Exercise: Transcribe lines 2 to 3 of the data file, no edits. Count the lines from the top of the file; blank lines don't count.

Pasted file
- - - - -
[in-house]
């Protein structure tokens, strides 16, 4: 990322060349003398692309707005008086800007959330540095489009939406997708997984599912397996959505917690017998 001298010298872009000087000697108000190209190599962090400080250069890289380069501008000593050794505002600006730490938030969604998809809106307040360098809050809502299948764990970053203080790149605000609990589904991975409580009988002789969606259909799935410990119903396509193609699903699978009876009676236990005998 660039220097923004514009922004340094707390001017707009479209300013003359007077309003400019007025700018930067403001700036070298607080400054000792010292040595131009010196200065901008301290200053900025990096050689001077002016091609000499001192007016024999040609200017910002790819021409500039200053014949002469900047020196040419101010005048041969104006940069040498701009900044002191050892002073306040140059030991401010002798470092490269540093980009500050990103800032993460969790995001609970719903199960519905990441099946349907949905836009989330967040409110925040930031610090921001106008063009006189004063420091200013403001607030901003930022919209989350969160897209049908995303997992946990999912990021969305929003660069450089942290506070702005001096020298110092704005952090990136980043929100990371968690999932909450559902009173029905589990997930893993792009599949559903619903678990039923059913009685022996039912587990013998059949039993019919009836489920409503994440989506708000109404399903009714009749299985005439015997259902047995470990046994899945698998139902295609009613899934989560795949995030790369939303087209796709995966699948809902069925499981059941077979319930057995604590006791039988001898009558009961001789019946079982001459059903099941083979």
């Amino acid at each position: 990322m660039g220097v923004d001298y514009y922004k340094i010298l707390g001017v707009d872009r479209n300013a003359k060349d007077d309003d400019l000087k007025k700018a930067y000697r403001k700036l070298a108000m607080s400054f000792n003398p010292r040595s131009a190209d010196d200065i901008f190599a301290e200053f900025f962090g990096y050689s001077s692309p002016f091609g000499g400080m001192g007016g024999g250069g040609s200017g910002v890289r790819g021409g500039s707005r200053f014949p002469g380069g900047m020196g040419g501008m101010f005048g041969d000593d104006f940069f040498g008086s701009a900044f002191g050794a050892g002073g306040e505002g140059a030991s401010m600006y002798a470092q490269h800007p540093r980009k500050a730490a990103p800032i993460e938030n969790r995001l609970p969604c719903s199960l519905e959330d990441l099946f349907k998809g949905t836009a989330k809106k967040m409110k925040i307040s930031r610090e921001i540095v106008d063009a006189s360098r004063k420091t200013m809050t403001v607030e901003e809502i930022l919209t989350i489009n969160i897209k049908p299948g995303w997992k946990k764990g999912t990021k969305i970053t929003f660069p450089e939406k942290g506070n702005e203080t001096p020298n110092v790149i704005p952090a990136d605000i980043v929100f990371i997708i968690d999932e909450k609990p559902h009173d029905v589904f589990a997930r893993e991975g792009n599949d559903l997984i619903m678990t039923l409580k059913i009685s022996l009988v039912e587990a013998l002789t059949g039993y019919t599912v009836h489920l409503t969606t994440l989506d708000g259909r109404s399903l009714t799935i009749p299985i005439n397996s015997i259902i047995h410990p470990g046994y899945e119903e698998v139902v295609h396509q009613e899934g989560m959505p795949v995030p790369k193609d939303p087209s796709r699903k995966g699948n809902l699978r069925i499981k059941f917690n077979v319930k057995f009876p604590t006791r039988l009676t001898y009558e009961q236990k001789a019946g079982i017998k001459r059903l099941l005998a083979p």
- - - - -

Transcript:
């Protein structure tokens, strides 16, 4: 990322060349003398692309707005008086800007959330540095489009939406997708997984599912397996959505917690017998 001298010298872009000087000697108000190209190599962090400080250069890289380069501008000593050794505002600006730490938030969604998809809106307040360098809050809502299948764990970053203080790149605000609990589904991975409580009988002789969606259909799935410990119903396509193609699903699978009876009676236990005998 660039220097923004514009922004340094707390001017707009479209300013003359007077309003400019007025700018930067403001700036070298607080400054000792010292040595131009010196200065901008301290200053900025990096050689001077002016091609000499001192007016024999040609200017910002790819021409500039200053014949002469900047020196040419101010005048041969104006940069040498701009900044002191050892002073306040140059030991401010002798470092490269540093980009500050990103800032993460969790995001609970719903199960519905990441099946349907949905836009989330967040409110925040930031610090921001106008063009006189004063420091200013403001607030901003930022919209989350969160897209049908995303997992946990999912990021969305929003660069450089942290506070702005001096020298110092704005952090990136980043929100990371968690999932909450559902009173029905589990997930893993792009599949559903619903678990039923059913009685022996039912587990013998059949039993019919009836489920409503994440989506708000109404399903009714009749299985005439015997259902047995470990046994899945698998139902295609009613899934989560795949995030790369939303087209796709995966699948809902069925499981059941077979319930057995604590006791039988001898009558009961001789019946079982001459059903099941083979």
């Amino acid at each position: 990322m660039g220097v923004d001298y514009y922004k340094i010298l707390g001017v707009d872009r479209n300013a003359k060349d007077d309003d400019l000087k007025k700018a930067y000697r403001k700036l070298a108000m607080s400054f000792n003398p010292r040595s131009a190209d010196d200065i901008f190599a301290e200053f900025f962090g990096y050689s001077s692309p002016f091609g000499g400080m001192g007016g024999g250069g040609s200017g910002v890289r790819g021409g500039s707005r200053f014949p002469g380069g900047m020196g040419g501008m101010f005048g041969d000593d104006f940069f040498g008086s701009a900044f002191g050794a050892g002073g306040e505002g140059a030991s401010m600006y002798a470092q490269h800007p540093r980009k500050a730490a990103p800032i993460e938030n969790r995001l609970p969604c719903s199960l519905e959330d990441l099946f349907k998809g949905t836009a989330k809106k967040m409110k925040i307040s930031r610090e921001i540095v106008d063009a006189s360098r004063k420091t200013m809050t403001v607030e901003e809502i930022l919209t989350i489009n969160i897209k049908p299948g995303w997992k946990k764990g999912t990021k969305i970053t929003f660069p450089e939406k942290g506070n702005e203080t001096p020298n110092v790149i704005p952090a990136d605000i980043v929100f990371i997708i968690d999932e909450k609990p559902h009173d029905v589904f589990a997930r893993e991975g792009n599949d559903l997984i619903m678990t039923l409580k059913i009685s022996l009988v039912e587990a013998l002789t059949g039993y019919t599912v009836h489920l409503t969606t994440l989506d708000g259909r109404s399903l009714t799935i009749p299985i005439n397996s015997i259902i047995h410990p470990g046994y899945e119903e698998v139902v295609h396509q009613e899934g989560m959505p795949v995030p790369k193609d939303p087209s796709r699903k995966g699948n809902l699978r069925i499981k059941f917690n077979v319930k057995f009876p604590t006791r039988l009676t001898y009558e009961q236990k001789a019946g079982i017998k001459r059903l099941l005998a083979p």